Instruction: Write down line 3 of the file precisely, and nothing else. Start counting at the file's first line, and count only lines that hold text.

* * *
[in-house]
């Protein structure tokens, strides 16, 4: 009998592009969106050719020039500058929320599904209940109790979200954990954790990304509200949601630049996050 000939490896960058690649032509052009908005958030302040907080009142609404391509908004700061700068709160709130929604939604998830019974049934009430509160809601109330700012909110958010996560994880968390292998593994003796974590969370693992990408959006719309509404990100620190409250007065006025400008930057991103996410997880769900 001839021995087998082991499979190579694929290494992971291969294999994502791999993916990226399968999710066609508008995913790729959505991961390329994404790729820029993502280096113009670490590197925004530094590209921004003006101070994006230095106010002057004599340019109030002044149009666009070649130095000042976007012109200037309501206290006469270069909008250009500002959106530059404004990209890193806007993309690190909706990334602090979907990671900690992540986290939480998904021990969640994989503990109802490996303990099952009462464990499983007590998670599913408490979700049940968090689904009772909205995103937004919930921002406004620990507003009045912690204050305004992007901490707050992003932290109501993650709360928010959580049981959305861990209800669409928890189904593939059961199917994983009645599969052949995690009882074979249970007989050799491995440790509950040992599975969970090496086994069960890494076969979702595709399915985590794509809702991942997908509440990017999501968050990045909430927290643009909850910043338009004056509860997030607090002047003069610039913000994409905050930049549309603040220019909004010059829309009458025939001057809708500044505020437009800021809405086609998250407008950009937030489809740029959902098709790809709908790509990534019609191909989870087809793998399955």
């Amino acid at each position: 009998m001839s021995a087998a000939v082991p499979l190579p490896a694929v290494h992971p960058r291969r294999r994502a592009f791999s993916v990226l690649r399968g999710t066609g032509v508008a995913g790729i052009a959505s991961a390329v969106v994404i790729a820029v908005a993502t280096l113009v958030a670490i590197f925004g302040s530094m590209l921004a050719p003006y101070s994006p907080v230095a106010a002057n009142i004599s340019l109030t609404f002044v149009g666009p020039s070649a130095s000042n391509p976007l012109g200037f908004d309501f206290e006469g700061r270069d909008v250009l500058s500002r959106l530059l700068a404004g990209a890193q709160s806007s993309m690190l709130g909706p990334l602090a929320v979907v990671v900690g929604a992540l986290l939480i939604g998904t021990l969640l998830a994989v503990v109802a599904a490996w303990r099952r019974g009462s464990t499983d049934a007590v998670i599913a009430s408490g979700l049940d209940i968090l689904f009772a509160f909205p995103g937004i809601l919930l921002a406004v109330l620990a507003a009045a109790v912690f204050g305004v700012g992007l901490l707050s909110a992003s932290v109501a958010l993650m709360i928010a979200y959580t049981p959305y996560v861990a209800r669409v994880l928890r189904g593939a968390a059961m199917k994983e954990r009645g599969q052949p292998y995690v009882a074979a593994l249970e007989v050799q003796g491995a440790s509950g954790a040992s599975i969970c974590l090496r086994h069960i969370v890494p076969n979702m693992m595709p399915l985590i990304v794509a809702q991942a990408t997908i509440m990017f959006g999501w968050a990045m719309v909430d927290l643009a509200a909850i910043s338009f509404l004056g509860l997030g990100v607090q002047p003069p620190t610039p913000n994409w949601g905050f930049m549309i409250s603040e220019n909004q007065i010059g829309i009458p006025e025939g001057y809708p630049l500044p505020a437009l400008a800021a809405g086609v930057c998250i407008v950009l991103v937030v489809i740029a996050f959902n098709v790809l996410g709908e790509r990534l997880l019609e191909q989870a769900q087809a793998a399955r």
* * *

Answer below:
């Amino acid at each position: 009998m001839s021995a087998a000939v082991p499979l190579p490896a694929v290494h992971p960058r291969r294999r994502a592009f791999s993916v990226l690649r399968g999710t066609g032509v508008a995913g790729i052009a959505s991961a390329v969106v994404i790729a820029v908005a993502t280096l113009v958030a670490i590197f925004g302040s530094m590209l921004a050719p003006y101070s994006p907080v230095a106010a002057n009142i004599s340019l109030t609404f002044v149009g666009p020039s070649a130095s000042n391509p976007l012109g200037f908004d309501f206290e006469g700061r270069d909008v250009l500058s500002r959106l530059l700068a404004g990209a890193q709160s806007s993309m690190l709130g909706p990334l602090a929320v979907v990671v900690g929604a992540l986290l939480i939604g998904t021990l969640l998830a994989v503990v109802a599904a490996w303990r099952r019974g009462s464990t499983d049934a007590v998670i599913a009430s408490g979700l049940d209940i968090l689904f009772a509160f909205p995103g937004i809601l919930l921002a406004v109330l620990a507003a009045a109790v912690f204050g305004v700012g992007l901490l707050s909110a992003s932290v109501a958010l993650m709360i928010a979200y959580t049981p959305y996560v861990a209800r669409v994880l928890r189904g593939a968390a059961m199917k994983e954990r009645g599969q052949p292998y995690v009882a074979a593994l249970e007989v050799q003796g491995a440790s509950g954790a040992s599975i969970c974590l090496r086994h069960i969370v890494p076969n979702m693992m595709p399915l985590i990304v794509a809702q991942a990408t997908i509440m990017f959006g999501w968050a990045m719309v909430d927290l643009a509200a909850i910043s338009f509404l004056g509860l997030g990100v607090q002047p003069p620190t610039p913000n994409w949601g905050f930049m549309i409250s603040e220019n909004q007065i010059g829309i009458p006025e025939g001057y809708p630049l500044p505020a437009l400008a800021a809405g086609v930057c998250i407008v950009l991103v937030v489809i740029a996050f959902n098709v790809l996410g709908e790509r990534l997880l019609e191909q989870a769900q087809a793998a399955r």